2023 Dalbello Panterra 85 W GW
The softer Panterra 85 W GW offers active female skiers performance and outstanding comfort. Its Powercage construction with milled outer shell distributes force optimally over the entire boot and reduces weight without compromising stability. A variable sole angle with canting system and adjustable cuff volume allow the boot to be adjusted the way you want. The tongue improves shell integration, ergonomics and rebound, and provides supportive flex. Its cabrio design incorporates a three-part structure that builds up even flex, good damping and support at the sides and rear. Furthermore, getting in and out of the boot is easier than ever. Purpose-built TF liners are designed for female needs and offer heel support, toe space, better insulation and more comfort. They can be adjusted exactly to the size and shape of your calves by warming them up. The Panterra 85 W GW is really comfortable to wear and walk in, with its GripWalk soles, hike mode with 51° radius of motion and shapable outer shell. The 3D Grip texture also makes the Panterra extremely robust.
- Flex Index is how much effort or work is required to move the cuff of the ski boot forward while the lower shell is stationary; typically retained by the binding. This number can be anything from 50 or 60 to 130+ (or even 1 - 10). There is no standard for this number across the ski boot industry and the ‘Flex Index’ is not based on any metric like newton-meters, foot-pounds, or Pascals. Even within within any given manufacture’s line-up, a boot with a Flex Index of 110 might not be the same as another boot with the same rating. The main thing to remember is that the higher the number, the stiffer the boot. The Flex Index should only be used as just one general factor in choosing a ski boot.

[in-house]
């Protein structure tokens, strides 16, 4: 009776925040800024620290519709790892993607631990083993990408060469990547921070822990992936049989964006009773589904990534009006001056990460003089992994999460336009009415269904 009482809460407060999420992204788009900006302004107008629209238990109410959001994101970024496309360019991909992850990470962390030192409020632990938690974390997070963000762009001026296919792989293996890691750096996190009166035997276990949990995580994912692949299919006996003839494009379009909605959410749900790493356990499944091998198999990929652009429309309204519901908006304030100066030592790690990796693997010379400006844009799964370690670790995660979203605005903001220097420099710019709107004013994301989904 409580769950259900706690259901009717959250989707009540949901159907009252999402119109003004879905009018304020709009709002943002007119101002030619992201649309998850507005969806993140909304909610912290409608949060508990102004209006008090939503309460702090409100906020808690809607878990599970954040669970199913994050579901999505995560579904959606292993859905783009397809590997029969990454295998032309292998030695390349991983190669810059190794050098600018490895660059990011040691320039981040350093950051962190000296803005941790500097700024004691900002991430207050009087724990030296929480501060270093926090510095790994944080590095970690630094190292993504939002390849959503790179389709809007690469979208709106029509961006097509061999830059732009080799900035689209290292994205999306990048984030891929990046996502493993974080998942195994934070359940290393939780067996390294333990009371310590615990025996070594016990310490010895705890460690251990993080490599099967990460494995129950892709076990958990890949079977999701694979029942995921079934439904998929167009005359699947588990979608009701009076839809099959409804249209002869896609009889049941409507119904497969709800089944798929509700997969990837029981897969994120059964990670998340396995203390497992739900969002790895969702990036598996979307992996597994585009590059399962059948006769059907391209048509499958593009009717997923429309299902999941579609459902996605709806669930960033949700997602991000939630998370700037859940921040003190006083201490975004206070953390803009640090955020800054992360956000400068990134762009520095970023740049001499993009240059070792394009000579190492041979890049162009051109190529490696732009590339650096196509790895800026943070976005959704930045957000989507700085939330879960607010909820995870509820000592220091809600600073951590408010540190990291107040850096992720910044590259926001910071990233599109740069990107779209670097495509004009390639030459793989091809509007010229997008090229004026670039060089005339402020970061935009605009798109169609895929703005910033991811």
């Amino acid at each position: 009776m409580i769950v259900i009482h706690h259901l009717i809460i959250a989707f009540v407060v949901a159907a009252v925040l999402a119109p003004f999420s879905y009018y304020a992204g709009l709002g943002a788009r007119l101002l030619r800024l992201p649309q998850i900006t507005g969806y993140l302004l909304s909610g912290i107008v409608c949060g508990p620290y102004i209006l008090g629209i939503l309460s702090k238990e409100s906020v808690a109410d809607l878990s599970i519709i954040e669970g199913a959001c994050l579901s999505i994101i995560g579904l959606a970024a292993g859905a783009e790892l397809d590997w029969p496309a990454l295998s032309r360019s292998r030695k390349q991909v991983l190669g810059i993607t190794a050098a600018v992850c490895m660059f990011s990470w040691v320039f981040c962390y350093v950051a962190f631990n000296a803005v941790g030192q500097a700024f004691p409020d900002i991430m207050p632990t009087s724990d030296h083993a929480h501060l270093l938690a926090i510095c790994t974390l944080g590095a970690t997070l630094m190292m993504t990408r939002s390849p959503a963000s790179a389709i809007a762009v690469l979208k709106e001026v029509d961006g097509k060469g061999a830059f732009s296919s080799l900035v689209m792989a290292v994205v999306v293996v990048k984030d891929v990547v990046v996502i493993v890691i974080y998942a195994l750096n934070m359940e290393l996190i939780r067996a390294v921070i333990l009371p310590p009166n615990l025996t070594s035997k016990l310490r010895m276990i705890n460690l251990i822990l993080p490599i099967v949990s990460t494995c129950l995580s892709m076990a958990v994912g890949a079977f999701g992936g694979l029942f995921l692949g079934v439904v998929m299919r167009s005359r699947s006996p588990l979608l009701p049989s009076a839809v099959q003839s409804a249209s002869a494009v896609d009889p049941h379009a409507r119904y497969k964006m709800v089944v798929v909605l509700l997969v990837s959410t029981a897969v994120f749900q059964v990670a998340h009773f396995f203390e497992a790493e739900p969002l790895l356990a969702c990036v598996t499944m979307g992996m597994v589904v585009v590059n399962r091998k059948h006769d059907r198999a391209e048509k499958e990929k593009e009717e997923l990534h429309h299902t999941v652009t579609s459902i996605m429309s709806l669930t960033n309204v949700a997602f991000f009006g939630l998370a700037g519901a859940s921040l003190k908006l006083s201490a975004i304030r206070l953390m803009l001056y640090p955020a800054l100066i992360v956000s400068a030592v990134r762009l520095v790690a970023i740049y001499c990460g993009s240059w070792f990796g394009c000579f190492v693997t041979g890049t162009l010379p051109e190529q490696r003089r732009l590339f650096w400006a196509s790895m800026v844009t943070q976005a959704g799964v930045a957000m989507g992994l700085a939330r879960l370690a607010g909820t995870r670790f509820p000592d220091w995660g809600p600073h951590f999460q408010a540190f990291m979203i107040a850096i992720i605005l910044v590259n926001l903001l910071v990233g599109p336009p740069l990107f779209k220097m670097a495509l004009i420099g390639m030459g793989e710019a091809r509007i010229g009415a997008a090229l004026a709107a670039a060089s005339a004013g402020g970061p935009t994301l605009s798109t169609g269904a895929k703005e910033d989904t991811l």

- Your style of skiing, experience, level of skiing, terrain, use, height, mass, and personal preference all play a role in helping you pick the stiffness of your boot. A World Cup racer or an advanced/expert skier that prefers making precision turns at high speeds requiring techniques using a lot of tip pressure might need a stiffer boot. On the other hand, someone who hits the slopes every weekend with her family or Patrols three days a week might prefer a more moderate flex.
*For a comprehensive explanation on ski boot fitment, please visit the link below:
- ‘Last’ is a metric that describes the width of your foot at its widest point, which is typically at the forefoot or the ball of your foot. This will be represented in millimeters: i.e: 102mm. This is a critical consideration, because going up a size in a boot will move the widest part of the boot forward while the widest part of your foot will be kept reward. As you can gather, going up a size is not an option.
Ski Boot Fitting
*If you’re unsure if your boots and bindings are compatible, please have a qualified technician give them a tactile and visual inspection.
- Our Alpine ski boots are designed for maximum control and performance for downhill alpine skiing. These boots will be not be optimal for touring/skinning as the cuff is typically fixed, keeping you in a natural ski position. These boots are designed to work with any Alpine DIN binding. Alpine DIN bindings must be installed, adjusted, and function tested by a certified binding technician.